Christopher Stanley is making ever increasing waves in the horror genre and his latest offering of The Lamppost Huggers creates a tsunami of macabre delights, sweeping the reader off their feet and dragging them into the frothing deadly undertow that are his words and visceral imagination, prepare to be scared, entertained and scarred by this
Tag: Horror Writer
I first discovered this book when I was put into contact with the Sinister Horror Company by Priya Sharma – we share book recommendations from time to time; and well Priya mentioned that I should take a look at this collection called The Unheimlich Manoeuvre by a writer I’d not heard about before Tracy Fahey.
From the Bram Stoker nominated author Gemma Amor, author of Dear Laura and Cruel Works of Nature comes her latest slice of horror White Pines. This is a book that is hard to categorize given its genre bending appeal, it seems to cross and blend genres at will. White Pines is like a rock falling
Christopher Beck gives birth to three different variations of horror within this short collection of his work, with many different tropes of the horror genre – first we have a tale steeped in an eeriness that as a reader we are unsure of the intentions of our protagonist, the second we see life in all
Dear Laura is one of the finest novella’s that I have read, the stylistic qualities on show are sublime, the prose is taut as if at any moment it’ll snap and whip the reader – maiming them at any given moment. The uniqueness of the story is another masterstroke with Amor dropping us right into
Crowded House & Other Stories is a small collection of short stories by S.J. Budd and published by Demain Publishing as part of their Short Sharp Shocks! series and boy is it good! This is the first time I’ve read S.J. Budd and I can tell you it most certainly wont be the last. Budd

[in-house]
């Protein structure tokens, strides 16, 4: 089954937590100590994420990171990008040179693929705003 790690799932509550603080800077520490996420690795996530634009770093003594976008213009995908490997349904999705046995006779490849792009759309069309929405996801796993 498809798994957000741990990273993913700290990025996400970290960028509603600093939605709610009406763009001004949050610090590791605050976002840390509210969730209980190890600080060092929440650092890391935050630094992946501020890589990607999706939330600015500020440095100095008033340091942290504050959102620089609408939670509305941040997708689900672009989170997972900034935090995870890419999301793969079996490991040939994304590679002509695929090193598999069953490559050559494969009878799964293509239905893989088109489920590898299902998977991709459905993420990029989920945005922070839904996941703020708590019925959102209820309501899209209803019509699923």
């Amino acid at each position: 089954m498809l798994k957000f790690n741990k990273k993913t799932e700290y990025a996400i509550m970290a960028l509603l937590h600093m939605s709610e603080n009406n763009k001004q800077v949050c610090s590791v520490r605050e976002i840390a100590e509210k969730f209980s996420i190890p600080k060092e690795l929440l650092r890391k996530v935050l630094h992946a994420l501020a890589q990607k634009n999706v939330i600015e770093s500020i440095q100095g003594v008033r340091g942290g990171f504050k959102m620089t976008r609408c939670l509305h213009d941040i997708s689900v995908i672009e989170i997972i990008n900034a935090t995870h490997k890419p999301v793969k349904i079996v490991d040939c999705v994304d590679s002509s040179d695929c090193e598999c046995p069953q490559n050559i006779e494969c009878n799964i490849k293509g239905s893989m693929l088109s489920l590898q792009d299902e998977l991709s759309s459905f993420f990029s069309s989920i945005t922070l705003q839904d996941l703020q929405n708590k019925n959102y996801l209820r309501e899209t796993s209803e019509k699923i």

Ritual by Steve Stred is a novella with some serious bite. It’s quite a difficult book to read on many levels, its no nonsense approach to taboo subjects causes an unease from pretty much page one and continues through the book to its grisly conclusion. You want to look away at numerous points, but Stred
The Reddening is the first experience I have of the writer Adam Nevill and what better way to be introduced to this beast of UK Horror writing. I’ve heard of him, don’t get me wrong and I’ve watched the film of his work The Ritual – but picking up a physical copy of his work
Kirsty Logan has, with Things We Say In The Dark astutely given a voice to the fears, anxieties and troublesome ideas that we so often utter in the silence of the darkness, what we scream into the void when we believe no one is watching or listening (many of these stories focusing on women and their fears).
Since the passing of James Herbert and the gradual decline of Shaun Hutson’s power as staples in the British Horror Scene. I’ve been hankering for someone to step into that rather large void; which has been left vacant for some time now, by in my opinion two of the brightest and loudest voices that we’ve